All activities serve to highlight the need for people to take personal initiative to address upcoming challenges and help to identify the skills they already possess that are going to aid them in their adjustment. Trainers modify materials and methods as appropriate given classroom composition. For example, with a group of singles, the early childhood education and parenting sections are omitted as they will not be relevant.
We also provide Children and Youth CO both in Istanbul and in Kayseri, as well as in external training sites. This was developed over the years to mirror the adult curriculum but to target those topics that were most relevant to the younger children or preteens, giving them a safe place to ask questions and discuss issues that would be overlooked in an adult classroom. In addition, we have a room for nursing the youngest children and for them to nap or play. We provide videos and simple toys, and we have someone who is able to speak the children's language available to take care of the children during class time.

General Environment for CO Attendees
According to UNHCR, as of July 31, 2007, approximately 41 percent of the Iraqi asylum seekers and refugees in Turkey resided in Istanbul, while the rest lived in medium-sized provincial or “satellite” cities. The Iraqi Chaldean and Assyrian communities have tended to gravitate towards Istanbul. However, now all refugees seeking resettlement must report to one of 26 satellite cities that the Turkish authorities assign to them and must register with the local authorities in order to be permitted to be resettled out of Turkey. In principle, refugees can only leave their assigned cities with permission from the police. Due to inability to find work in the satellite cities however, some refugees do leave to work in the informal economy of Istanbul.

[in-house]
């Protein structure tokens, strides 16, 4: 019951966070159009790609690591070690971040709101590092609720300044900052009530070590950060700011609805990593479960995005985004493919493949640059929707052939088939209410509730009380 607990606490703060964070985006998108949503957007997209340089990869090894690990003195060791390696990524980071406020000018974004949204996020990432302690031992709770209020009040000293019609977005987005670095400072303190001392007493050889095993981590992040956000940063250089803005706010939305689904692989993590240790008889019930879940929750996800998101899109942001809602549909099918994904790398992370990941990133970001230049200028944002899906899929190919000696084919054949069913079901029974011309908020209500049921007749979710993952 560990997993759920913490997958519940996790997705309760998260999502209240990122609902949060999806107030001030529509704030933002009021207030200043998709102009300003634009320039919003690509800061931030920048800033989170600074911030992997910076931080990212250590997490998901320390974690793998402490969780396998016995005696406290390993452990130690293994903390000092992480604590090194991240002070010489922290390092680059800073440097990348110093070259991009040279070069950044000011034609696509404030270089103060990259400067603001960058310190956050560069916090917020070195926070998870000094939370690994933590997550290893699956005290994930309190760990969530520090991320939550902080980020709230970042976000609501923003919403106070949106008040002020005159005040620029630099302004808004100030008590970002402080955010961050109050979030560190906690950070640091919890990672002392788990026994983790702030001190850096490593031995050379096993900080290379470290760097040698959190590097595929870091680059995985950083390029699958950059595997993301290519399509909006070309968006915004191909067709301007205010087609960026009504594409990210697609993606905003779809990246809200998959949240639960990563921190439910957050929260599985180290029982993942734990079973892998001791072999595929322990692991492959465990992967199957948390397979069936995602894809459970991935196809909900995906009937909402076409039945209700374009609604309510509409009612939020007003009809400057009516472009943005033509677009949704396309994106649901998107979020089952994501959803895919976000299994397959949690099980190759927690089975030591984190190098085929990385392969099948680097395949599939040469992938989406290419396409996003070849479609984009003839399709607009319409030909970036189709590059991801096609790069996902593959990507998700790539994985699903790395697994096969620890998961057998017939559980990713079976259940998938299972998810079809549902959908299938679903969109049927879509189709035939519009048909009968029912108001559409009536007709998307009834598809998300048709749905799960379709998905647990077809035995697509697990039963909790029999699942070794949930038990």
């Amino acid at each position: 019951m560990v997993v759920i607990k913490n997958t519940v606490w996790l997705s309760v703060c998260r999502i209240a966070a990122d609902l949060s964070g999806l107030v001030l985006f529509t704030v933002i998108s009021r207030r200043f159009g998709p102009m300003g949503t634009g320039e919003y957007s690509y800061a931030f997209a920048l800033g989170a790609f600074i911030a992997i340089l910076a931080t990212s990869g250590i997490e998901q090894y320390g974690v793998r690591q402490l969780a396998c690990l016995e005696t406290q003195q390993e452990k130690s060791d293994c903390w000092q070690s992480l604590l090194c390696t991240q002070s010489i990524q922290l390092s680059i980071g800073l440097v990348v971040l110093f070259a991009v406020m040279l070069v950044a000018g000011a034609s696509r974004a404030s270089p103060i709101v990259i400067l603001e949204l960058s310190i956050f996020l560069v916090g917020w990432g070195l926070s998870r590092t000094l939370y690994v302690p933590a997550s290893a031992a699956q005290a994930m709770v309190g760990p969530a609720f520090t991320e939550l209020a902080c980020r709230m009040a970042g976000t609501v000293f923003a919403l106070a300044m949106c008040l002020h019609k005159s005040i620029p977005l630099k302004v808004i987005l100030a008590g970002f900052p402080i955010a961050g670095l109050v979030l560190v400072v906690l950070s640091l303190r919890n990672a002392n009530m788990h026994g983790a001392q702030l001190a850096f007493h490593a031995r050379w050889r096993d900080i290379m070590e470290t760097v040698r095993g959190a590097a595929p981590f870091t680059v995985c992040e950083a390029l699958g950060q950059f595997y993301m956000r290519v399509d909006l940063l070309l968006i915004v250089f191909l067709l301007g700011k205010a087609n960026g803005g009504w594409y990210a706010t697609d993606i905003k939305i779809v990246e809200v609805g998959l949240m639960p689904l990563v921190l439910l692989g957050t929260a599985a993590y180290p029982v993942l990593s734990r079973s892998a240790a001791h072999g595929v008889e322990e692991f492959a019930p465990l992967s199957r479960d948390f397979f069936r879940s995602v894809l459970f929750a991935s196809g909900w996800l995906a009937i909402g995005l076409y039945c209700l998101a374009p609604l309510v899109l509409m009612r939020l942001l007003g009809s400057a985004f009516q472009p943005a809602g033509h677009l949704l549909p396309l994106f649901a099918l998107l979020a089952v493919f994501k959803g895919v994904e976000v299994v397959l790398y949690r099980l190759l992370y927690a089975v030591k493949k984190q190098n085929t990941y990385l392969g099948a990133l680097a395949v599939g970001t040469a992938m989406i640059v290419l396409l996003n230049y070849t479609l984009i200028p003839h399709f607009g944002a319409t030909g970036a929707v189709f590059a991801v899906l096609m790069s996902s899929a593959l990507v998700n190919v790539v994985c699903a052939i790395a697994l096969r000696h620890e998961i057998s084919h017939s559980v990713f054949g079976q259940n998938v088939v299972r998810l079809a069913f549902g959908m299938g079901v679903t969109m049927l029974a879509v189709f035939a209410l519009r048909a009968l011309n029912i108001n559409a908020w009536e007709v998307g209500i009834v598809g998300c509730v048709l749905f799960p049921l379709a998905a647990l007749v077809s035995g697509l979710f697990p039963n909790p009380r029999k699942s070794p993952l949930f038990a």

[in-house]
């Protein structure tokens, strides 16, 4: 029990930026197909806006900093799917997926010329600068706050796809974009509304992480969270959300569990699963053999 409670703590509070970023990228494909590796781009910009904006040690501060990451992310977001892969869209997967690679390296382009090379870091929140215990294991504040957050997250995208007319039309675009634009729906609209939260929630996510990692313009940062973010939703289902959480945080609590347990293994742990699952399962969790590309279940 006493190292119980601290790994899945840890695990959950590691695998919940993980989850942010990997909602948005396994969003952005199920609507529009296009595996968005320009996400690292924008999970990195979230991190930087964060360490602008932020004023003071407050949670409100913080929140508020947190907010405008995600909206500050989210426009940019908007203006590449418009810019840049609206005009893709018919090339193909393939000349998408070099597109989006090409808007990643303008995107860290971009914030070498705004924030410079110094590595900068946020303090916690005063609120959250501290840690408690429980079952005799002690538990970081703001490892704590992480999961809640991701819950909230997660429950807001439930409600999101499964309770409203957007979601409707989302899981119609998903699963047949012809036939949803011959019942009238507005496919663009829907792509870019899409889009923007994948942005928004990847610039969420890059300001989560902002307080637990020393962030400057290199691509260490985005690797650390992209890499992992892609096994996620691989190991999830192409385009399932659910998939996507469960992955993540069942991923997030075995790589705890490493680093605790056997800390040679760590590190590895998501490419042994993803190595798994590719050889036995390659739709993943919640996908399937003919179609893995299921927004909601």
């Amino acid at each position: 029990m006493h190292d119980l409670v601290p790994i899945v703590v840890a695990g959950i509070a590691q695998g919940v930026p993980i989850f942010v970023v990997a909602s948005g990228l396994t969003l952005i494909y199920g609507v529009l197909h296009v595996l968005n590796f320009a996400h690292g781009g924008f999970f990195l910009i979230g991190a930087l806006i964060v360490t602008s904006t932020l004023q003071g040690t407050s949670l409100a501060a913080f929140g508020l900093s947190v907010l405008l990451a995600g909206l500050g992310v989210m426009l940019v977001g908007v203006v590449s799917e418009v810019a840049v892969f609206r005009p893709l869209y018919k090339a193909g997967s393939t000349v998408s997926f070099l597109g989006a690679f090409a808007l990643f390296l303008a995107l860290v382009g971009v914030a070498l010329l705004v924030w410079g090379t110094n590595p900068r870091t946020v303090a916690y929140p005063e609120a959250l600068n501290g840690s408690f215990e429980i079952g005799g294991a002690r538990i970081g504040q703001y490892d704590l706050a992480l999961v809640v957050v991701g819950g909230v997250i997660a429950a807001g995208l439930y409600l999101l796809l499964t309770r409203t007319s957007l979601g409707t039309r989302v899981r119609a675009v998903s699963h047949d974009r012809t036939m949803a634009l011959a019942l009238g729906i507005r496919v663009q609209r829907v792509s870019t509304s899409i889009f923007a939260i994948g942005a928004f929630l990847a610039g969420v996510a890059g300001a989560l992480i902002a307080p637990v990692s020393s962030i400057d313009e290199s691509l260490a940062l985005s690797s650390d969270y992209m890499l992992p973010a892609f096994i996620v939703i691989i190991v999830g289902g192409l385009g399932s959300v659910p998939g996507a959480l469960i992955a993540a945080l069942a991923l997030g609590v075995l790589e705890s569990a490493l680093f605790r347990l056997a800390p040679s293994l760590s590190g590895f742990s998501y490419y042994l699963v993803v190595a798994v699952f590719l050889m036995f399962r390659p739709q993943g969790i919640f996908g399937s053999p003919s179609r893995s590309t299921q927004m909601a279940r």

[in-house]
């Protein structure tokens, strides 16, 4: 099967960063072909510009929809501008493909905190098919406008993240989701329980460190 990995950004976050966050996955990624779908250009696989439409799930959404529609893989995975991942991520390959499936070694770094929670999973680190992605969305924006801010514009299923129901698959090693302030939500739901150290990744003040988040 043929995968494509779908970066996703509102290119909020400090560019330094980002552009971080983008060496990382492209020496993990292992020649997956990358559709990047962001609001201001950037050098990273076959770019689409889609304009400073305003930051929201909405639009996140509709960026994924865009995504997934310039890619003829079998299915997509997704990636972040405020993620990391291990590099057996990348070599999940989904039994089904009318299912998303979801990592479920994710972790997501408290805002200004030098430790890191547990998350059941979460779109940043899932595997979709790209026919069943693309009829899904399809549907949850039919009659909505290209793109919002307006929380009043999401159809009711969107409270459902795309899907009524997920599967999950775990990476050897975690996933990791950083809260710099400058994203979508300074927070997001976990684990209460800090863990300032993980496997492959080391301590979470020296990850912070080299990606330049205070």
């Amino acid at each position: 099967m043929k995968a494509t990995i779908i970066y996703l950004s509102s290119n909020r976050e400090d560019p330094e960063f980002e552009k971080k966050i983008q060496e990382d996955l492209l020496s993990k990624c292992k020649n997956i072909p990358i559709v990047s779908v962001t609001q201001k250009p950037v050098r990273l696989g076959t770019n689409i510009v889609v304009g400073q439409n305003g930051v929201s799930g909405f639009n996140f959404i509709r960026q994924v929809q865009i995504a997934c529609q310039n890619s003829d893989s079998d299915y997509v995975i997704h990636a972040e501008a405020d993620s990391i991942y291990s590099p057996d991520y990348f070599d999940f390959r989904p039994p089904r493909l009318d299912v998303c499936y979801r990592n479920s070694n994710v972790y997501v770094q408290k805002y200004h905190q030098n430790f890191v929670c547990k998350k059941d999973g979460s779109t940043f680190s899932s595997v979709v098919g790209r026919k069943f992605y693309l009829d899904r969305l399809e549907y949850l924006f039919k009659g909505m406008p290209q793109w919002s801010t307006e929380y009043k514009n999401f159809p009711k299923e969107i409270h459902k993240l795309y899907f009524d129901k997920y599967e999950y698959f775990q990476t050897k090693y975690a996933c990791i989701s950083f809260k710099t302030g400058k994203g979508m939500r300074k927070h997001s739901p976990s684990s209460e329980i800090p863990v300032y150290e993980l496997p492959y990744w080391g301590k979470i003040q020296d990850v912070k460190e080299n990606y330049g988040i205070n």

Considerations for Domestic Resettlement Agencies
Most of the Iraqi refugees provided CO by ICMC Turkey have had little exposure to modern Western life and amenities, and their English language skills vary greatly. However, Iraqis are optimistic and willing to learn about the United States, including the language, work values and educational opportunities—especially for their children.
Iraqi refugees are generally in good physical health, yet caseworkers have observed that the group of Iraqis with whom ICMC Turkey is currently working, especially recent arrivals to Turkey, are suffering from high levels of trauma and other psychological disorders. Caseworkers should also be alert to any signs of domestic abuse.
There are no areas of conflict between groups that the resettlement workers should be aware of and a caseworker of a particular ethnic background would not pose a problem for these Iraqis. However, if a caseworker or interpreter’s mother tongue is not Arabic, they may face difficulties in understanding the Iraqi-Arabic accent: the dialect is a little different and not very easy to understand for all. Children may be able to communicate better in Turkish if they have been in Turkey for a length of time.